Something I have wondered for a while is why have two different primary defense mediums, ie earwax and mucus, that perform the same function? As far as I know, mucus and earwax are both part of the ...
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11 views

What are the mechanisms of disabling extrinsic control of heart?

I started this thread by thinking this question but I developed it further below What is the mechanism maintaining refractory period of pacemakers? My conjuncture is that the mechanism is the ...
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132 views

Is it possible to have life in vacuum?

I just got struck by curiosity now: Intuition says no, but I've never had confirmation of it.
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21 views

Which reflex arcs work in Heart with extrasystoles?

I am researching what is triggering the extrasystoles - initial idea from this thread about Which ionic channels of Pacemakers can work in very low frequencies in extrasystole? I am interested in the ...
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14 views

Which ionic channels of Pacemakers can work in very low frequencies in extrasystole?

At frequency 0-3 Hz. Like computer processors which can work at low frequencies and controlling under- and overvoltage. Normal most significant channels are Ca2+ and K+ that are changing. However, I ...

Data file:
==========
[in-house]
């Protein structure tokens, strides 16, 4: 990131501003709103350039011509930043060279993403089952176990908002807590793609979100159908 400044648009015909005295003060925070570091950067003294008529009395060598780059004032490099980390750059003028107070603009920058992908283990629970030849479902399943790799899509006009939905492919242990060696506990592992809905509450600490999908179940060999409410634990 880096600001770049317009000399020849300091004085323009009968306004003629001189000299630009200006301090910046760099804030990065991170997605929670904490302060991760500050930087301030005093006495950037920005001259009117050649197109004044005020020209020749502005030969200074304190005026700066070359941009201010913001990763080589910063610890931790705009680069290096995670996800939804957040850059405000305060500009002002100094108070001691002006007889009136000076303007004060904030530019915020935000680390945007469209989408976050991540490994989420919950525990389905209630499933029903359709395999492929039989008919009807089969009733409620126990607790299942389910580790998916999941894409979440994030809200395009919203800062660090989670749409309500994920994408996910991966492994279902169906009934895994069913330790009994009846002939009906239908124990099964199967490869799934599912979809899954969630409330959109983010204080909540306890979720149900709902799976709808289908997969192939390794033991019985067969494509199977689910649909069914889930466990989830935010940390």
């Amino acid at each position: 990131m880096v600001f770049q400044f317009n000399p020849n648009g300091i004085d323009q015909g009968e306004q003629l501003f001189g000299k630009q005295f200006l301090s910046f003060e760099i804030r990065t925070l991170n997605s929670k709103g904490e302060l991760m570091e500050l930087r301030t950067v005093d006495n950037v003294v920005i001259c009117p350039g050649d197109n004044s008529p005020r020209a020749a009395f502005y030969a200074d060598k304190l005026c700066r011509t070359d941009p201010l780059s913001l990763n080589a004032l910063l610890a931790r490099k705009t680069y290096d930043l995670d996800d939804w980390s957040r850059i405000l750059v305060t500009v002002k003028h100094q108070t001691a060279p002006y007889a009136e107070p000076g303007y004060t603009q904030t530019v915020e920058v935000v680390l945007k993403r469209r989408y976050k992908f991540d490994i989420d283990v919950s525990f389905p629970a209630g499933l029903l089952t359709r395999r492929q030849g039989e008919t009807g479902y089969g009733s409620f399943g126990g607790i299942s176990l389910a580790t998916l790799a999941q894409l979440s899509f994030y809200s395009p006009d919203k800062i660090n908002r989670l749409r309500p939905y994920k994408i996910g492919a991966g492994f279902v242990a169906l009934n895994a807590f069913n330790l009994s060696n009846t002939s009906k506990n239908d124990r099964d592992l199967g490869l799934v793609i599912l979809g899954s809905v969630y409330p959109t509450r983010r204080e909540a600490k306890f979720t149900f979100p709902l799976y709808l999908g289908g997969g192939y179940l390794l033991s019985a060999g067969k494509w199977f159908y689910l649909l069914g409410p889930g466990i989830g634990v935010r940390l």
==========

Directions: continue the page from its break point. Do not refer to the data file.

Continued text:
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89 views

Task-dependent “reversed” handedness: why use left hand for some tasks? How is it controlled by the brain?

I am right-handed. Which means that when I hammer down a nail, I hold the nail in my left hand, with which I can hold it straight and at a controlled position. This is true in situations where the ...
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14 views

Calling for Pressure pictures about Right and Left atrium

I am trying to understand the partially patent foramen ovale in patients with right-side heart failure. I am interested how the pressure in right and left atrium change in normal case in abnormal ...
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2answers
39 views

Is Sinus node conduction necessary for heart beating?

Assume a patient with previous cardial infaction which SA node not possible to activate action potential anymore. However, SA trying to beat unsuccessfully repeatedly waisting energy. Therefore, I ...
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20 views

Laser surgery to stop damaged Sinus node from beating

I am trying to find any publication about laser surgery to stop the damaged sinus node which cannot anymore beat. I could only find publications which modifies SA node function. I am not sure if it ...
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1answer
83 views

Why mosquito bite is confined to a certain shape?

I think this problem should be asked in a physiology forum rather than biology@ stackex but I'll give it a try. So my question is simple - why a mosquito bite is usually confined to a certain shape ...
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1answer
63 views

Do people with gout live longer?